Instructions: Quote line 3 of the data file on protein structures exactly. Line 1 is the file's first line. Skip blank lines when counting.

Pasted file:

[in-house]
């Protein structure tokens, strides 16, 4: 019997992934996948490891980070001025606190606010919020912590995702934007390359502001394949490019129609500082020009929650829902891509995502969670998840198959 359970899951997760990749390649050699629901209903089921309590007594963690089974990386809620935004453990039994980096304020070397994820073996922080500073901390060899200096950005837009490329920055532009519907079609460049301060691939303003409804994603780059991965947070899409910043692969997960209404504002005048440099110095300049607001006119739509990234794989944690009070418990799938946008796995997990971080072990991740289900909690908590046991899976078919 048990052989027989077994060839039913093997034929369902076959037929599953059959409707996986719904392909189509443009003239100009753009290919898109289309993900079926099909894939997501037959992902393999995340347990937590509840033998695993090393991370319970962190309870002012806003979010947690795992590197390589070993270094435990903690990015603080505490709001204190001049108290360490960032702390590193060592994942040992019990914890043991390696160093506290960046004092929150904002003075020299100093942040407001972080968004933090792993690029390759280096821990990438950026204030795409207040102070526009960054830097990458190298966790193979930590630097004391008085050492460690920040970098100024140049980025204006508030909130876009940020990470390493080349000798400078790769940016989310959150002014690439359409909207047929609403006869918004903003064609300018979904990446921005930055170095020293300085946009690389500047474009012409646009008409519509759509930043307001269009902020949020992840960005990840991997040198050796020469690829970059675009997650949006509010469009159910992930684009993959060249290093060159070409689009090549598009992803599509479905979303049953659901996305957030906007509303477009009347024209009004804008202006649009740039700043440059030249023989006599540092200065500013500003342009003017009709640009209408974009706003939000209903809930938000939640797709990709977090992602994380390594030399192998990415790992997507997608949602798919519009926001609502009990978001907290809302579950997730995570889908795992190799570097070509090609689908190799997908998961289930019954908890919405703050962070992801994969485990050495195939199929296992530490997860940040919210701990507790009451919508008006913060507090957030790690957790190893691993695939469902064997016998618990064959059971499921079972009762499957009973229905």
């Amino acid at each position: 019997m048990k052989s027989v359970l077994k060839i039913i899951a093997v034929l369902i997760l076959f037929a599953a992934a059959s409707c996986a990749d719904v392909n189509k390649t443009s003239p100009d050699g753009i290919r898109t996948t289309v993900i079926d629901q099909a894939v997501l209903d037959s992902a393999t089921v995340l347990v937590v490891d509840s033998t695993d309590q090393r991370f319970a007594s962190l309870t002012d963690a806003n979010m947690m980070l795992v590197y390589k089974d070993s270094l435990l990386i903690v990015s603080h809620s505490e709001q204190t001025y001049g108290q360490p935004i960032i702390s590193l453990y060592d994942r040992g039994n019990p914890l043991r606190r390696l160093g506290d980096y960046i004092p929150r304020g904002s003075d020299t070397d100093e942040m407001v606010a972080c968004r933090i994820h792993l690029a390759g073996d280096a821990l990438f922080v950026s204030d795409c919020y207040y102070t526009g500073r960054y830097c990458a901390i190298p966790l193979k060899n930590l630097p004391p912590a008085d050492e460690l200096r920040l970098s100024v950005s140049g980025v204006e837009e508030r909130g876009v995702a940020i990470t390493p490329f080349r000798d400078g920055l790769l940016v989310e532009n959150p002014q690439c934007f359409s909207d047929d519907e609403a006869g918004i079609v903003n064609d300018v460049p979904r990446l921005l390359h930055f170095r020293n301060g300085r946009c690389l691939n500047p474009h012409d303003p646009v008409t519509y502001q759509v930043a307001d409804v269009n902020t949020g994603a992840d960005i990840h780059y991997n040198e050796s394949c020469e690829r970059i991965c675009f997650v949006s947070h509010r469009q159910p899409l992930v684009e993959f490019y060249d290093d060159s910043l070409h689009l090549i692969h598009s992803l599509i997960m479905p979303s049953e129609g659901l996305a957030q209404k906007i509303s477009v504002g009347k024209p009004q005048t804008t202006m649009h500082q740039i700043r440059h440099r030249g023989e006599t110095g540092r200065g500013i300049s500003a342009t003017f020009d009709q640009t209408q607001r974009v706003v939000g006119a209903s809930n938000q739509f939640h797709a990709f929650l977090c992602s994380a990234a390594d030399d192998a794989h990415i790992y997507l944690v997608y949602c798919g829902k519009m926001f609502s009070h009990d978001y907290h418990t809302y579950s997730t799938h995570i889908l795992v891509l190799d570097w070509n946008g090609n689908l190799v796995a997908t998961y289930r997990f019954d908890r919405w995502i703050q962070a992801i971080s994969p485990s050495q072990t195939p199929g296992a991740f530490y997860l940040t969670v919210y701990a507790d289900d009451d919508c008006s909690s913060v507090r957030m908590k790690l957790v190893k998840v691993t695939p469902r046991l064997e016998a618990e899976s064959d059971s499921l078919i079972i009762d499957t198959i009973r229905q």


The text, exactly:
């Amino acid at each position: 019997m048990k052989s027989v359970l077994k060839i039913i899951a093997v034929l369902i997760l076959f037929a599953a992934a059959s409707c996986a990749d719904v392909n189509k390649t443009s003239p100009d050699g753009i290919r898109t996948t289309v993900i079926d629901q099909a894939v997501l209903d037959s992902a393999t089921v995340l347990v937590v490891d509840s033998t695993d309590q090393r991370f319970a007594s962190l309870t002012d963690a806003n979010m947690m980070l795992v590197y390589k089974d070993s270094l435990l990386i903690v990015s603080h809620s505490e709001q204190t001025y001049g108290q360490p935004i960032i702390s590193l453990y060592d994942r040992g039994n019990p914890l043991r606190r390696l160093g506290d980096y960046i004092p929150r304020g904002s003075d020299t070397d100093e942040m407001v606010a972080c968004r933090i994820h792993l690029a390759g073996d280096a821990l990438f922080v950026s204030d795409c919020y207040y102070t526009g500073r960054y830097c990458a901390i190298p966790l193979k060899n930590l630097p004391p912590a008085d050492e460690l200096r920040l970098s100024v950005s140049g980025v204006e837009e508030r909130g876009v995702a940020i990470t390493p490329f080349r000798d400078g920055l790769l940016v989310e532009n959150p002014q690439c934007f359409s909207d047929d519907e609403a006869g918004i079609v903003n064609d300018v460049p979904r990446l921005l390359h930055f170095r020293n301060g300085r946009c690389l691939n500047p474009h012409d303003p646009v008409t519509y502001q759509v930043a307001d409804v269009n902020t949020g994603a992840d960005i990840h780059y991997n040198e050796s394949c020469e690829r970059i991965c675009f997650v949006s947070h509010r469009q159910p899409l992930v684009e993959f490019y060249d290093d060159s910043l070409h689009l090549i692969h598009s992803l599509i997960m479905p979303s049953e129609g659901l996305a957030q209404k906007i509303s477009v504002g009347k024209p009004q005048t804008t202006m649009h500082q740039i700043r440059h440099r030249g023989e006599t110095g540092r200065g500013i300049s500003a342009t003017f020009d009709q640009t209408q607001r974009v706003v939000g006119a209903s809930n938000q739509f939640h797709a990709f929650l977090c992602s994380a990234a390594d030399d192998a794989h990415i790992y997507l944690v997608y949602c798919g829902k519009m926001f609502s009070h009990d978001y907290h418990t809302y579950s997730t799938h995570i889908l795992v891509l190799d570097w070509n946008g090609n689908l190799v796995a997908t998961y289930r997990f019954d908890r919405w995502i703050q962070a992801i971080s994969p485990s050495q072990t195939p199929g296992a991740f530490y997860l940040t969670v919210y701990a507790d289900d009451d919508c008006s909690s913060v507090r957030m908590k790690l957790v190893k998840v691993t695939p469902r046991l064997e016998a618990e899976s064959d059971s499921l078919i079972i009762d499957t198959i009973r229905q």